Getting Down

Photo credit - tjmwatson

Photo credit – tjmwatson

Speaking of infrasound, have you ever wondered about the lowest sound? Is there a lowest sound? Is it even reasonable to think about a lower limit to the frequency of sound?

Definitions first. I will define sound as pressure waves in a medium. That is, sound is mechanical oscillations in an elastic medium. The medium, such as air or water or steel, is pushed in one direction by pressure, then falls back elastically in the other direction before being pushed again. The frequency at which it oscillates determines the pitch of the sound. When middle C is played on a piano, for instance, its string vibrates 261.626 times per second, pushing the air at that frequency and jiggling your earbones at the same pitch. In so-called scientific pitch notation, middle C is set at 256 Hz, which is much more convenient because it makes all Cs round numbers in binary arithmetic. We don’t need to worry about the difference. And for the record, yes, there is sound even when no one hears it.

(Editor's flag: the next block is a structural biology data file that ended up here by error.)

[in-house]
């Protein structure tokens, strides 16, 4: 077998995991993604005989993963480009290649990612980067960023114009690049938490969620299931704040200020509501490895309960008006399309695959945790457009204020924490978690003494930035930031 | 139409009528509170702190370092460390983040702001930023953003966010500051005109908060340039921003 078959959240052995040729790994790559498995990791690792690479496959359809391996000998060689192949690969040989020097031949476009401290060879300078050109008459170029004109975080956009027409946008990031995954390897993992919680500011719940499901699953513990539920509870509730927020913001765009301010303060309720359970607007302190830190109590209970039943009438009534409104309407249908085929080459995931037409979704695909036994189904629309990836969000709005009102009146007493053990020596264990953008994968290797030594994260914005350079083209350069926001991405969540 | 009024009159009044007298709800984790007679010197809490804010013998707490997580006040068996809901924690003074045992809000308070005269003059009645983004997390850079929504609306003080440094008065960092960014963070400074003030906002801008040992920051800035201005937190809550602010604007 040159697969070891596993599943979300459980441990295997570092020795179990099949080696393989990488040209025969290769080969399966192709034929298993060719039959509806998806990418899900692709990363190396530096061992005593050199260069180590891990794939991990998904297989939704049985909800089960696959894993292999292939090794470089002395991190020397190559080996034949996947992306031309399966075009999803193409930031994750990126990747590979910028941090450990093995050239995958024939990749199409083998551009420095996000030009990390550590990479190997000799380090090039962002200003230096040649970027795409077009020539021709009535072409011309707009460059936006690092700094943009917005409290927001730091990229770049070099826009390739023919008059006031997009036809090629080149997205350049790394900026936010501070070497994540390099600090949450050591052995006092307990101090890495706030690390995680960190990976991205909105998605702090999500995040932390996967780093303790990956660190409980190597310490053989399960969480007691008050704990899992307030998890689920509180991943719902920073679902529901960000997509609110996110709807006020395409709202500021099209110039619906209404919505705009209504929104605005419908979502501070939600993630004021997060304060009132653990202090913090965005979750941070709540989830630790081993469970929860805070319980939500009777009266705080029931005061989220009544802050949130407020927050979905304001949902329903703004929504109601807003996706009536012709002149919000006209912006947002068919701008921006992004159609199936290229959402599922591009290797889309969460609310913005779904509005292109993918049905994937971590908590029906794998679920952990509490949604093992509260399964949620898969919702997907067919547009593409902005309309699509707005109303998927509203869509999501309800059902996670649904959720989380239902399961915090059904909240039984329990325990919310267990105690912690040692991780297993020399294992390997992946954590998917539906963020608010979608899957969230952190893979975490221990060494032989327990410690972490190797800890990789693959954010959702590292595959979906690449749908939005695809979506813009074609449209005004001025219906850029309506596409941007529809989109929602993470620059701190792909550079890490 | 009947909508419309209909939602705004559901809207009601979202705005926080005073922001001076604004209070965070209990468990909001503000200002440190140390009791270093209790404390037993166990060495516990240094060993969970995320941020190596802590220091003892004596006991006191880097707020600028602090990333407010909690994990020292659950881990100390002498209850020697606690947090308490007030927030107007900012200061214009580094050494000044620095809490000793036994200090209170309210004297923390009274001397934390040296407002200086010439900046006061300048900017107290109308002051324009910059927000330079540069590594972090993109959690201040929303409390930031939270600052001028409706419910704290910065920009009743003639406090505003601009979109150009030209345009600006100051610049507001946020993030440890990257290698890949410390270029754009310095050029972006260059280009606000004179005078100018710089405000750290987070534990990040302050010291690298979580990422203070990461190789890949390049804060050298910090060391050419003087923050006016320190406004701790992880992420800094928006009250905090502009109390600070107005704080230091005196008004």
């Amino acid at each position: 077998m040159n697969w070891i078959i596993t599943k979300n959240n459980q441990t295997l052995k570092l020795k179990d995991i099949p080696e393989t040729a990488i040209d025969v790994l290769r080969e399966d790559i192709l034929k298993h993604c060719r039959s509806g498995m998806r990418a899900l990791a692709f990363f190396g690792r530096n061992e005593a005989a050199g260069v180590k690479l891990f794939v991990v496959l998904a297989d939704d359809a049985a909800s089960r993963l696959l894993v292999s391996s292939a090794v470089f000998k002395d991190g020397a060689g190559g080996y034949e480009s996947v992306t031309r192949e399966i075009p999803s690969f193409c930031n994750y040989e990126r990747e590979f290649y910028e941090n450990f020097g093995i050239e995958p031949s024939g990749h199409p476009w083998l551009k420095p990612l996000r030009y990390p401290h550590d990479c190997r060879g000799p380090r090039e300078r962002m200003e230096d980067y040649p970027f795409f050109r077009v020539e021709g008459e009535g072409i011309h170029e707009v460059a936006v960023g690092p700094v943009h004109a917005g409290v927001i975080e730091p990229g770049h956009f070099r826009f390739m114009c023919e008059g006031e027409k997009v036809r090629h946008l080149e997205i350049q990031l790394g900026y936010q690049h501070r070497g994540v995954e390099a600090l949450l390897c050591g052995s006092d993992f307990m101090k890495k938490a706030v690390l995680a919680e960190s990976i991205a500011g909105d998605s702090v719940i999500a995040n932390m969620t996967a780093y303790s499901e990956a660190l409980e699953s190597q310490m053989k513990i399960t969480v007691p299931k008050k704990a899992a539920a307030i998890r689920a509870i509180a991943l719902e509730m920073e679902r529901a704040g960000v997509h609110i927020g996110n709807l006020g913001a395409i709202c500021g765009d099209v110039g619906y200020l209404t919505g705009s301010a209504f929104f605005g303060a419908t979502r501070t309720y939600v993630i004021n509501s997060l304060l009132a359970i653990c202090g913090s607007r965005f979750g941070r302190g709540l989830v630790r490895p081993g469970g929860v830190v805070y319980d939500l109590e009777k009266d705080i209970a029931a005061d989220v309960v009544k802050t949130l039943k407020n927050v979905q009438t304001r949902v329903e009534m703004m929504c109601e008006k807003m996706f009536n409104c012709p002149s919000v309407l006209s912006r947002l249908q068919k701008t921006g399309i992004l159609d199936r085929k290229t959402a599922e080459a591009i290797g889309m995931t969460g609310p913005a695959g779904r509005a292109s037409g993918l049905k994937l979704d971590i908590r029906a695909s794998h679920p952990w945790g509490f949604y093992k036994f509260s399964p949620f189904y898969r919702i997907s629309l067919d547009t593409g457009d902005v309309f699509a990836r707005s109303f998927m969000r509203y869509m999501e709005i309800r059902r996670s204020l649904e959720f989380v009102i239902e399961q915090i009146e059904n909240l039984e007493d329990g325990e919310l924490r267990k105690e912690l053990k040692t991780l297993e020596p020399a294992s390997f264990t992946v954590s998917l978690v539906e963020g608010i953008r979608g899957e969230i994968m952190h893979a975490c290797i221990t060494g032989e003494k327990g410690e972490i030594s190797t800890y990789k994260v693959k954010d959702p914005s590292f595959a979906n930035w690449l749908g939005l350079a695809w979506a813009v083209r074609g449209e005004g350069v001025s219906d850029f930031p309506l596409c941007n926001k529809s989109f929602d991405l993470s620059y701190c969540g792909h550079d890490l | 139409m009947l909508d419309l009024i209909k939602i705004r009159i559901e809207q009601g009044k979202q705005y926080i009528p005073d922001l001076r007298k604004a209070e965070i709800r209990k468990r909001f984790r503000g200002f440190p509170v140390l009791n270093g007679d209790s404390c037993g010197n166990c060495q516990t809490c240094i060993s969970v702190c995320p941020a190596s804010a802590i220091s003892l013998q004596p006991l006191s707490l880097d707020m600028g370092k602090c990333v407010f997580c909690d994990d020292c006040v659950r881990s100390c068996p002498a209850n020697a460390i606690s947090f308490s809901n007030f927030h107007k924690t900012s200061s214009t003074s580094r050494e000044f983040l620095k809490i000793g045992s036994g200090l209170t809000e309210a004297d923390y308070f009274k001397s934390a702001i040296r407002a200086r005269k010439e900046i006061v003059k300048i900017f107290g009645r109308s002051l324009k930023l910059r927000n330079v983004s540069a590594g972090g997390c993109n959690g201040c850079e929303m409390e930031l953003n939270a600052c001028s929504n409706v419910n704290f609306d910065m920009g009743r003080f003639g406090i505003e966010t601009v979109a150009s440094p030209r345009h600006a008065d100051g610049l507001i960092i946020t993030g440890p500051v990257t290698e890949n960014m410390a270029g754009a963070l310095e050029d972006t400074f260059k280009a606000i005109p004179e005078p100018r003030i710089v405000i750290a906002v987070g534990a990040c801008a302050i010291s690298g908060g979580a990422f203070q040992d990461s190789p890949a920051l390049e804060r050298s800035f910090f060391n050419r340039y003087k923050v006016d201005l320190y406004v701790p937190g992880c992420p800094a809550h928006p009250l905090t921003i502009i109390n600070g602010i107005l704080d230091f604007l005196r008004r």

An interesting note about sound is that it requires a certain minimum space in which to form. If a sound wave is ten meters long, it can’t form in a five meter room, so you won’t hear it. This gives us a clue about our original questions about the lowest possible sounds. If there is a limit, it will depend on whether or not the universe is finite in size. If it is then yes, there is a lowest possible sound frequency with a wavelength equal to the size of the universe.

lowest-noteThe lowest note discovered so far was found ten years ago by astronomers using the Chandra X-ray Observatory, a space-based telescope. They have observed ripples in intergalactic gas clouds surrounding the cluster of galaxies they call Perseus. They’re definitely pressure waves, alternating higher and lower pressure. If you had a big enough ear you’d be able to hear a B-flat fifty-seven octaves below middle C. That doesn’t sound like much until you realize that for every octave you go down, you double the wavelength. When you’re doubling like that it doesn’t take long to get really big. The frequency of this note isn’t measured in Hz, or cycles per second. It’s measured in cycles per ten million years, so you might get a little restless waiting for the concert to end.

Now that’s infrasound.

rjb

About arjaybe

Jim has fought forest fires and controlled traffic in the air and on the sea. Now he writes stories.
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One Response to Getting Down

  1. emmylgant says:

    Your mind boggles mine. 😉

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